“I need to be entertained by my own work – I guess that’s also part of what motivates me,” says Erlend Peder Kvam.
It is safe to say that the Norwegian illustrator’s work does indeed entertain. Both silly and strange, his character-based illustrations open up a realm of different realities, each one a little weirder than the last. Some are based purely on visuals, with detailed scenes providing intrigue. Others are more literal, relying on comic imagery combined with text – the perfect example being his People With Signs series.
The previous time we wrote about Erlend’s work (over three years ago), it was a lot more defined, featuring clean lines and blocks of colour. In this period of time, he has moved away from this in favour of a more naive approach, that relies less on straight lines and uses colour sparingly.
This isn’t an overly thought out decision, he says, but more of a natural one: “Colours come and go! I guess it’s just a period. I know that I hate the feeling of repeating myself, so I feel like I’m constantly trying to renew something within the way I’m drawing,” he tells us. “I guess this feeling of freshness is part of what keeps me going, although I will always return to the basics – analogue drawing with pen and paper. I’m quite happy with how my drawings look right now!”
That isn’t to say that Erlend is going to settle with how he currently works. In fact, he is seemingly always on the lookout for new ways to experiment: “I enjoy exploring new techniques, and have been switching a lot from analogue to digital drawing, and from 2D to 3D a lot,” he says. “After seeing a huge retrospective of the dutch photographer Hans Eijkelboom's work, I’ve also got more and more interested in photography as well – I hope my future works will be more photo-based.”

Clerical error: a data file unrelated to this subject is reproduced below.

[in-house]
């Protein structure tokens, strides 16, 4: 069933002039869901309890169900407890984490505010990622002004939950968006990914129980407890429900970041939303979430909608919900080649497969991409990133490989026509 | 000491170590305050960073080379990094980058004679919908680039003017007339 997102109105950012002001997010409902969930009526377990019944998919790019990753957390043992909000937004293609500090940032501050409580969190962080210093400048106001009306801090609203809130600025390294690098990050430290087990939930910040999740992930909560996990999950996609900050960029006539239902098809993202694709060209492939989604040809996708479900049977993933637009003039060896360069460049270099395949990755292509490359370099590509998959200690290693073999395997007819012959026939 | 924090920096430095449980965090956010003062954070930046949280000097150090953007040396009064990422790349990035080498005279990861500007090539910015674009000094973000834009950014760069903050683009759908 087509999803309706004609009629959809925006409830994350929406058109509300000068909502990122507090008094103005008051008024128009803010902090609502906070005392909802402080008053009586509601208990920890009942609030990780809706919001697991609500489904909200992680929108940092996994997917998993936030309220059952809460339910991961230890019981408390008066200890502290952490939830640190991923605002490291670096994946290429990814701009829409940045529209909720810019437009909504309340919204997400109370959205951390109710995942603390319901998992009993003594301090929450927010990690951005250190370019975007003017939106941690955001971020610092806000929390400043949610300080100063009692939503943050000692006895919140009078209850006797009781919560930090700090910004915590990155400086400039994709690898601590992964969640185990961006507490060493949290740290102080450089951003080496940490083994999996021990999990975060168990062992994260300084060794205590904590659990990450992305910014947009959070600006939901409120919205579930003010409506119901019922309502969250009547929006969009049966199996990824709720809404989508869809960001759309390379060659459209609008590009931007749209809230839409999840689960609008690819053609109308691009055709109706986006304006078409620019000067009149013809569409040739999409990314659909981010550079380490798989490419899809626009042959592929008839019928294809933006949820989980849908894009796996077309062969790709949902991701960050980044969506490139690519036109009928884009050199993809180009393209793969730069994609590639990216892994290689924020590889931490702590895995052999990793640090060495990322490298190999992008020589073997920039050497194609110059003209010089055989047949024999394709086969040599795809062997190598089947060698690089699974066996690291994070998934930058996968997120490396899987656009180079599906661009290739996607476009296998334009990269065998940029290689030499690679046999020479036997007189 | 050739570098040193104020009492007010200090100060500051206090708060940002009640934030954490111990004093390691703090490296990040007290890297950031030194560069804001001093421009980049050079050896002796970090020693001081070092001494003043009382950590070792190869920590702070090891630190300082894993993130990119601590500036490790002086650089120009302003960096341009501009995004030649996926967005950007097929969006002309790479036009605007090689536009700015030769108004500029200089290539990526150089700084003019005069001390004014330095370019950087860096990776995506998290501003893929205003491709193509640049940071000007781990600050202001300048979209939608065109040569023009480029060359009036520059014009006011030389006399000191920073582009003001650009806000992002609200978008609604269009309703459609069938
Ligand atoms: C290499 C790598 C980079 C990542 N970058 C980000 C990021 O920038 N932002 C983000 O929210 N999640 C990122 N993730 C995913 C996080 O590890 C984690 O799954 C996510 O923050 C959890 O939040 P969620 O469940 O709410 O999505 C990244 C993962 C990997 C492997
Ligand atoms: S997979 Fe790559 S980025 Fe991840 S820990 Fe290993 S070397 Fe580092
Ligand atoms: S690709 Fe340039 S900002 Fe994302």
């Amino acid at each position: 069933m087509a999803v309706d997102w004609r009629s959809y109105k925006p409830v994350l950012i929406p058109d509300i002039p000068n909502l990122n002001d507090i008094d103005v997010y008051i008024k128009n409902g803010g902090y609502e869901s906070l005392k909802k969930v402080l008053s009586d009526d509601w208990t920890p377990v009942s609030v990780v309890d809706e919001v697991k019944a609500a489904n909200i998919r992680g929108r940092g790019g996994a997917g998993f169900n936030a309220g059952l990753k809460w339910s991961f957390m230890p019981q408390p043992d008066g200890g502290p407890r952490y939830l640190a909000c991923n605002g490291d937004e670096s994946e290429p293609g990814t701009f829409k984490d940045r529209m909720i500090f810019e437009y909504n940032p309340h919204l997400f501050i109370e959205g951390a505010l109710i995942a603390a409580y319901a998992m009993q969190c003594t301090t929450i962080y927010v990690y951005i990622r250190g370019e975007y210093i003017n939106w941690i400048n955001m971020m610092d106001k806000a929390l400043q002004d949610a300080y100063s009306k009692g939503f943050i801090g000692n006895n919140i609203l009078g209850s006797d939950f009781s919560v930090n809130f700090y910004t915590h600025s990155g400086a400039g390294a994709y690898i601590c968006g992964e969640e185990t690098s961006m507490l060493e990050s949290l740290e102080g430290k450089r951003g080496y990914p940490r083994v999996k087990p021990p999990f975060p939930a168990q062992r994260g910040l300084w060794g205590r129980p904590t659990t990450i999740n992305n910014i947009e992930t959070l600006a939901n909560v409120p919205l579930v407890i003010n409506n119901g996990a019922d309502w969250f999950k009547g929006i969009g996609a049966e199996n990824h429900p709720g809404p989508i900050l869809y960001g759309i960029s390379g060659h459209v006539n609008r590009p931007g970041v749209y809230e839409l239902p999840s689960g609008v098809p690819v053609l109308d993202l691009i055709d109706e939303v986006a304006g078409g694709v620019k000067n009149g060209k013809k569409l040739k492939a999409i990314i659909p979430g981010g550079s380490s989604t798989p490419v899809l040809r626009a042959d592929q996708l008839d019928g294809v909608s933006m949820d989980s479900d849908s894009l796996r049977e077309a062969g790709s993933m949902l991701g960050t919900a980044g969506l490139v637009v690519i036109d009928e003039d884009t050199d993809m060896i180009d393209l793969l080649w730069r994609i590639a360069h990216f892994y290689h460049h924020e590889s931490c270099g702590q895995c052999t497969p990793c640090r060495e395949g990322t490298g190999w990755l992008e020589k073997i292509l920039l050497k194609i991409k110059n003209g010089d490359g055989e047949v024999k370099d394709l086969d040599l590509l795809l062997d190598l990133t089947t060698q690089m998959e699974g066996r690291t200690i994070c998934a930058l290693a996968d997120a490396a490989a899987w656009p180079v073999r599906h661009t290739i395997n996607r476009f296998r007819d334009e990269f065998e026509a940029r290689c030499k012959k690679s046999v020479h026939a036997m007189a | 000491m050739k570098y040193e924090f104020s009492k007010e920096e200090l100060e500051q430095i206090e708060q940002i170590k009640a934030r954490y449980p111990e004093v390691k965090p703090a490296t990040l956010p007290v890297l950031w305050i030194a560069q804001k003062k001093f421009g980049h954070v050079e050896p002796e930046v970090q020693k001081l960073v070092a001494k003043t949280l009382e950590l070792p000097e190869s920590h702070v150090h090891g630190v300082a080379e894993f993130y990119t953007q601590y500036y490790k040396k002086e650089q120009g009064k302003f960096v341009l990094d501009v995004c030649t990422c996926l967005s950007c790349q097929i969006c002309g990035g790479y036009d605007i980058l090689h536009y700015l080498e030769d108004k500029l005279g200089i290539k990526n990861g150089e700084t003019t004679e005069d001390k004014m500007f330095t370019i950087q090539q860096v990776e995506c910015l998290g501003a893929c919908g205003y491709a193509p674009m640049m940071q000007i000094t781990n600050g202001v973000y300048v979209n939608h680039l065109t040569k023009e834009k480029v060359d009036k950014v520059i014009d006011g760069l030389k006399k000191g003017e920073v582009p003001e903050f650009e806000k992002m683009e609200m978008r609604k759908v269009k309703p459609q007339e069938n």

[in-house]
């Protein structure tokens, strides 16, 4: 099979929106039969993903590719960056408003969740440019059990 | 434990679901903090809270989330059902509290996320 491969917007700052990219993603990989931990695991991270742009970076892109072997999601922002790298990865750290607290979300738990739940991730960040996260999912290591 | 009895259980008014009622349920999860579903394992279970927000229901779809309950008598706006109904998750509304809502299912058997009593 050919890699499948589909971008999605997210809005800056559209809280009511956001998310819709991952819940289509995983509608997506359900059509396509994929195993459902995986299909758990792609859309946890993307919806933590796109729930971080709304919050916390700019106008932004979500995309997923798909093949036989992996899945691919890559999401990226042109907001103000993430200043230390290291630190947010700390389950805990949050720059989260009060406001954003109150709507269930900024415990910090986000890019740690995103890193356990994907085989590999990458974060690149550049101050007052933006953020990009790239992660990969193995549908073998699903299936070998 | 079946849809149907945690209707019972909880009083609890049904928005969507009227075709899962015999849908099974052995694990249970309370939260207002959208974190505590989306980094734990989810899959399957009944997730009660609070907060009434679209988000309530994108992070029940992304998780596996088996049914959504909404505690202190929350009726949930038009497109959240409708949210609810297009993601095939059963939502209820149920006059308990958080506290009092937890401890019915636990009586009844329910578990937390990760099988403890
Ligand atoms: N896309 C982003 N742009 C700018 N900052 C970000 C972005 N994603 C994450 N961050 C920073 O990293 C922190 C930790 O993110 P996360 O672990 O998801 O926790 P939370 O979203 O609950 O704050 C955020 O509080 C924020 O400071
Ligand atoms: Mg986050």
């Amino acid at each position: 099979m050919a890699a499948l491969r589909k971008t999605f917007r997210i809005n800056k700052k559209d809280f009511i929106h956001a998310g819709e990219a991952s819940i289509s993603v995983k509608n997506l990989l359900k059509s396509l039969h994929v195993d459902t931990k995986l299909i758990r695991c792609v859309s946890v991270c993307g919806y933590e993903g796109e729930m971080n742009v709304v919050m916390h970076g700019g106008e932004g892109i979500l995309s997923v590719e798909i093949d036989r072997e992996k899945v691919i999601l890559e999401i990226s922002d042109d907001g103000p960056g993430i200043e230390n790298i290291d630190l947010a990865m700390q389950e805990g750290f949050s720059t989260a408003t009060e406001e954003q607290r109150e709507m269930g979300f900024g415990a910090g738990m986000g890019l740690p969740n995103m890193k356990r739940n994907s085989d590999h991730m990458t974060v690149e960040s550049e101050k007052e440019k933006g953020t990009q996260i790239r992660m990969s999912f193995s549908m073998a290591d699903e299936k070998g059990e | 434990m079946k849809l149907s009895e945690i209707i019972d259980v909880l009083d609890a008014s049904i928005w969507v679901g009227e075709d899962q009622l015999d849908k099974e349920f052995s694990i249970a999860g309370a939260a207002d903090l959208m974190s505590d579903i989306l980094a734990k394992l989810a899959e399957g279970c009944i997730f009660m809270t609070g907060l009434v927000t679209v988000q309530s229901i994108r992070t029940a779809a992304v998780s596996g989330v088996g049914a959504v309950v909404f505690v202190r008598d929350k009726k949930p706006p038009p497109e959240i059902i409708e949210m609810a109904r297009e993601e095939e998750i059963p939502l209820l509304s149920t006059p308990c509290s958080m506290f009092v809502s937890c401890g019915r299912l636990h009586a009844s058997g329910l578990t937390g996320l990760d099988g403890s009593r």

Having graduated with a BA in graphic design and illustration from Oslo National Academy of the Arts in 2018, Erlend was in performance group Narves1biblioteket prior to pursuing art full time. He has since managed to build up some impressive commissions and a bulging portfolio in this short space of time. “Well, I did a book for Nieves right before Christmas! That was a big deal for me,” he explains. “Otherwise I’m just working with a good combination of personal works and commissions. I have been working a lot with a band called Pom Poko, and I also collaborated with Steph Davidson on an interactive illustration for Bloomberg Businessweek. I love how that one ended up.”
Inspiration from Erlend comes from a variety of sources, yet fitting with his outlook on things he cites Suddenly This Overview, the clay sculpture series by Fischli and Weiss, as a particularly impactful piece. “The two artists were working on this project in between others for many years, with no pressure or ambitions, it resulted in an overwhelmingly playful series full of ideas and witty insight. I find it very inspiring,” he explains.
Continuing on his path to embracing new ideas and media, his next project is actually a departure from his analogue work that we have seen of late. “For the last few months, I’ve been working with the Norwegian rapper Cezinando. Our work will be released very soon, it’s a lot of 3D graphics and animations and I’m very stoked about the whole thing,” he says. “His lyrics are genius, it’s a pity they are only in Norwegian!”
Having graduated less than two years ago, and only recently turning his focus to illustration full time, it is easy to forget that Erlend is still at the beginning of his journey. “I guess that’s about it,” he says. “My career hasn’t been too long, yet!”
GalleryErlend Peder Kvam
Erlend Peder Kvam
About the Author
Charlie joined It’s Nice That as an editorial assistant in December 2019. He has previously worked at Monocle 24, and The Times following an MA in International Journalism at City University. If you have any ideas for stories and work to be featured then get in touch.